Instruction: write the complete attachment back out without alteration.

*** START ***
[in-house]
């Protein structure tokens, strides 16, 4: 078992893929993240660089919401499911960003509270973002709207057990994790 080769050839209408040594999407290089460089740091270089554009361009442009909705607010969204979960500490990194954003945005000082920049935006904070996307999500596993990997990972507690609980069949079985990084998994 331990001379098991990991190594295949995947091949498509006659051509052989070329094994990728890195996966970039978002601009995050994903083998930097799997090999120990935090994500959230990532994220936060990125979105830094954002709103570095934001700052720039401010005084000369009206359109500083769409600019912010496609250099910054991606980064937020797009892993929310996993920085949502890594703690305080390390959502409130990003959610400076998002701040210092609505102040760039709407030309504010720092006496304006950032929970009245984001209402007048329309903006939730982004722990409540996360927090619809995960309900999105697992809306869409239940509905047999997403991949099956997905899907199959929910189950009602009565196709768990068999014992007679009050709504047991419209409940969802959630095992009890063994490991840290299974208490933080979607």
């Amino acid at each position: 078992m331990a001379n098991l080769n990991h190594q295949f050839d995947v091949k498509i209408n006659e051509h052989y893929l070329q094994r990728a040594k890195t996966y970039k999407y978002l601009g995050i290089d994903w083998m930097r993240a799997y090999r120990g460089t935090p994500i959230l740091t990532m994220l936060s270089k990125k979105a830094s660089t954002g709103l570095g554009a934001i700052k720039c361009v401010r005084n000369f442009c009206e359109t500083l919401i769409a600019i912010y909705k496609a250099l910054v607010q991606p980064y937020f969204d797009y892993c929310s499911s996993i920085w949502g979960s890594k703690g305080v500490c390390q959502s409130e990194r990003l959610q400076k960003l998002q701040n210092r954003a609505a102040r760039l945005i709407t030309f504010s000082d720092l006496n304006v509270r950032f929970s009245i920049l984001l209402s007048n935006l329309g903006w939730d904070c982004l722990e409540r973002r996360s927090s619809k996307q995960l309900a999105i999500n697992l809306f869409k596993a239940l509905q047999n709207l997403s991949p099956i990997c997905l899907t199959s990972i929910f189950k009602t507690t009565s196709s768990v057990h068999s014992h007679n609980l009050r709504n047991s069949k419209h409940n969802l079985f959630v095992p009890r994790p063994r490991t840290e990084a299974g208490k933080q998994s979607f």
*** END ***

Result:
[in-house]
């Protein structure tokens, strides 16, 4: 078992893929993240660089919401499911960003509270973002709207057990994790 080769050839209408040594999407290089460089740091270089554009361009442009909705607010969204979960500490990194954003945005000082920049935006904070996307999500596993990997990972507690609980069949079985990084998994 331990001379098991990991190594295949995947091949498509006659051509052989070329094994990728890195996966970039978002601009995050994903083998930097799997090999120990935090994500959230990532994220936060990125979105830094954002709103570095934001700052720039401010005084000369009206359109500083769409600019912010496609250099910054991606980064937020797009892993929310996993920085949502890594703690305080390390959502409130990003959610400076998002701040210092609505102040760039709407030309504010720092006496304006950032929970009245984001209402007048329309903006939730982004722990409540996360927090619809995960309900999105697992809306869409239940509905047999997403991949099956997905899907199959929910189950009602009565196709768990068999014992007679009050709504047991419209409940969802959630095992009890063994490991840290299974208490933080979607």
């Amino acid at each position: 078992m331990a001379n098991l080769n990991h190594q295949f050839d995947v091949k498509i209408n006659e051509h052989y893929l070329q094994r990728a040594k890195t996966y970039k999407y978002l601009g995050i290089d994903w083998m930097r993240a799997y090999r120990g460089t935090p994500i959230l740091t990532m994220l936060s270089k990125k979105a830094s660089t954002g709103l570095g554009a934001i700052k720039c361009v401010r005084n000369f442009c009206e359109t500083l919401i769409a600019i912010y909705k496609a250099l910054v607010q991606p980064y937020f969204d797009y892993c929310s499911s996993i920085w949502g979960s890594k703690g305080v500490c390390q959502s409130e990194r990003l959610q400076k960003l998002q701040n210092r954003a609505a102040r760039l945005i709407t030309f504010s000082d720092l006496n304006v509270r950032f929970s009245i920049l984001l209402s007048n935006l329309g903006w939730d904070c982004l722990e409540r973002r996360s927090s619809k996307q995960l309900a999105i999500n697992l809306f869409k596993a239940l509905q047999n709207l997403s991949p099956i990997c997905l899907t199959s990972i929910f189950k009602t507690t009565s196709s768990v057990h068999s014992h007679n609980l009050r709504n047991s069949k419209h409940n969802l079985f959630v095992p009890r994790p063994r490991t840290e990084a299974g208490k933080q998994s979607f």